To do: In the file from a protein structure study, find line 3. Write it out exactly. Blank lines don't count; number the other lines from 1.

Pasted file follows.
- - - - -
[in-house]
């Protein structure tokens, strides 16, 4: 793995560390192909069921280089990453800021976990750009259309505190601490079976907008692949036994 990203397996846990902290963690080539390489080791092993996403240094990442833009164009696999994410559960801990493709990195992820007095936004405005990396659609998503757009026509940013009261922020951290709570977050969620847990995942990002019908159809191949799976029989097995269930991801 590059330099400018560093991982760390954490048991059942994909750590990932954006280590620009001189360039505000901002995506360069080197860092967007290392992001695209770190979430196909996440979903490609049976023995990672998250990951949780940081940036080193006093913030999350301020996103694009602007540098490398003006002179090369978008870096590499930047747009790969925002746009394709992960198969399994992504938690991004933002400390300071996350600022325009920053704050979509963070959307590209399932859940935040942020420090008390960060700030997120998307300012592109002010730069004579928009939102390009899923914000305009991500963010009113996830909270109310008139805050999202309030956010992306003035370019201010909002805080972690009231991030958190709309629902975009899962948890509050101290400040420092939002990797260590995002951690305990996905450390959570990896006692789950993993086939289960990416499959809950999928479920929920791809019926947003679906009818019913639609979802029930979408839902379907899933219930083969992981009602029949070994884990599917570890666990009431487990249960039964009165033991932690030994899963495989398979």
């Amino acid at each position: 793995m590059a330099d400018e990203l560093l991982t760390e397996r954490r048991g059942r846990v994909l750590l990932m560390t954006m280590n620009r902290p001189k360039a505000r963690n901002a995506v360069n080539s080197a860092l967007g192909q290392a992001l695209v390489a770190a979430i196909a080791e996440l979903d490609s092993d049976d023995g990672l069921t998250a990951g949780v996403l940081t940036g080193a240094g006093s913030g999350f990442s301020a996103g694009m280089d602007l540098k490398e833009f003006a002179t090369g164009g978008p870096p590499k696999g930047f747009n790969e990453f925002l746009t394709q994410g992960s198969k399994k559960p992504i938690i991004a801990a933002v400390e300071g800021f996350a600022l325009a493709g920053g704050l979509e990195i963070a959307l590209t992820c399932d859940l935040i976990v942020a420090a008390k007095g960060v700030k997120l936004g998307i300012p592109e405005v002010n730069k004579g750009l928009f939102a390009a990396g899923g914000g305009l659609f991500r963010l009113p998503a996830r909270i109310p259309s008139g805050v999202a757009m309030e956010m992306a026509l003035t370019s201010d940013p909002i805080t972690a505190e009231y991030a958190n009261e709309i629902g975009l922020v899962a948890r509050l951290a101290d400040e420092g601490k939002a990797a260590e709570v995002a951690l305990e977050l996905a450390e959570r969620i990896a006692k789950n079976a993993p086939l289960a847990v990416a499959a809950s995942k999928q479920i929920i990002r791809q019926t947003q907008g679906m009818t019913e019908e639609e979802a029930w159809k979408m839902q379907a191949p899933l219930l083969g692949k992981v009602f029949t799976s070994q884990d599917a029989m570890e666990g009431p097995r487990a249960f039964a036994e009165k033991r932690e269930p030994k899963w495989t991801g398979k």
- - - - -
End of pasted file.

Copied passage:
């Amino acid at each position: 793995m590059a330099d400018e990203l560093l991982t760390e397996r954490r048991g059942r846990v994909l750590l990932m560390t954006m280590n620009r902290p001189k360039a505000r963690n901002a995506v360069n080539s080197a860092l967007g192909q290392a992001l695209v390489a770190a979430i196909a080791e996440l979903d490609s092993d049976d023995g990672l069921t998250a990951g949780v996403l940081t940036g080193a240094g006093s913030g999350f990442s301020a996103g694009m280089d602007l540098k490398e833009f003006a002179t090369g164009g978008p870096p590499k696999g930047f747009n790969e990453f925002l746009t394709q994410g992960s198969k399994k559960p992504i938690i991004a801990a933002v400390e300071g800021f996350a600022l325009a493709g920053g704050l979509e990195i963070a959307l590209t992820c399932d859940l935040i976990v942020a420090a008390k007095g960060v700030k997120l936004g998307i300012p592109e405005v002010n730069k004579g750009l928009f939102a390009a990396g899923g914000g305009l659609f991500r963010l009113p998503a996830r909270i109310p259309s008139g805050v999202a757009m309030e956010m992306a026509l003035t370019s201010d940013p909002i805080t972690a505190e009231y991030a958190n009261e709309i629902g975009l922020v899962a948890r509050l951290a101290d400040e420092g601490k939002a990797a260590e709570v995002a951690l305990e977050l996905a450390e959570r969620i990896a006692k789950n079976a993993p086939l289960a847990v990416a499959a809950s995942k999928q479920i929920i990002r791809q019926t947003q907008g679906m009818t019913e019908e639609e979802a029930w159809k979408m839902q379907a191949p899933l219930l083969g692949k992981v009602f029949t799976s070994q884990d599917a029989m570890e666990g009431p097995r487990a249960f039964a036994e009165k033991r932690e269930p030994k899963w495989t991801g398979k």